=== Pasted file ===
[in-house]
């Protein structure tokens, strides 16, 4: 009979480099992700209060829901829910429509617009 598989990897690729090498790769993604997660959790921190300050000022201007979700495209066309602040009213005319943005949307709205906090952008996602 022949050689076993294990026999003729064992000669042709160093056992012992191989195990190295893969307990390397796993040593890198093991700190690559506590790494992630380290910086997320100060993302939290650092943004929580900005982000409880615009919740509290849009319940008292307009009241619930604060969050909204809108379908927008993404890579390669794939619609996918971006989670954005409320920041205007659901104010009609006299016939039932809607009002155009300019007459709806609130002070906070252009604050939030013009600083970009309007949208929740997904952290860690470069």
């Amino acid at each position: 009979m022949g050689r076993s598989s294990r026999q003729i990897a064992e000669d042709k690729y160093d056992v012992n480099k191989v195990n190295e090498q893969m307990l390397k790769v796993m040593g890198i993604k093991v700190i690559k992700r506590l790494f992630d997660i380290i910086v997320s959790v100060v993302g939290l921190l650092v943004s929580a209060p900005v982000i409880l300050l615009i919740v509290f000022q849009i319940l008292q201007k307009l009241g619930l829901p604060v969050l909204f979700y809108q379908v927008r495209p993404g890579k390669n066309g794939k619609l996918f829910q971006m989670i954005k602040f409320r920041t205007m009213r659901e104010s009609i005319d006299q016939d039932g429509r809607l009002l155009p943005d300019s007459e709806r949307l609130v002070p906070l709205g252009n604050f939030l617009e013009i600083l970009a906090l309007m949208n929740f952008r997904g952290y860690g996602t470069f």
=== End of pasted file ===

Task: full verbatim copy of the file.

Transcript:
[in-house]
């Protein structure tokens, strides 16, 4: 009979480099992700209060829901829910429509617009 598989990897690729090498790769993604997660959790921190300050000022201007979700495209066309602040009213005319943005949307709205906090952008996602 022949050689076993294990026999003729064992000669042709160093056992012992191989195990190295893969307990390397796993040593890198093991700190690559506590790494992630380290910086997320100060993302939290650092943004929580900005982000409880615009919740509290849009319940008292307009009241619930604060969050909204809108379908927008993404890579390669794939619609996918971006989670954005409320920041205007659901104010009609006299016939039932809607009002155009300019007459709806609130002070906070252009604050939030013009600083970009309007949208929740997904952290860690470069």
């Amino acid at each position: 009979m022949g050689r076993s598989s294990r026999q003729i990897a064992e000669d042709k690729y160093d056992v012992n480099k191989v195990n190295e090498q893969m307990l390397k790769v796993m040593g890198i993604k093991v700190i690559k992700r506590l790494f992630d997660i380290i910086v997320s959790v100060v993302g939290l921190l650092v943004s929580a209060p900005v982000i409880l300050l615009i919740v509290f000022q849009i319940l008292q201007k307009l009241g619930l829901p604060v969050l909204f979700y809108q379908v927008r495209p993404g890579k390669n066309g794939k619609l996918f829910q971006m989670i954005k602040f409320r920041t205007m009213r659901e104010s009609i005319d006299q016939d039932g429509r809607l009002l155009p943005d300019s007459e709806r949307l609130v002070p906070l709205g252009n604050f939030l617009e013009i600083l970009a906090l309007m949208n929740f952008r997904g952290y860690g996602t470069f």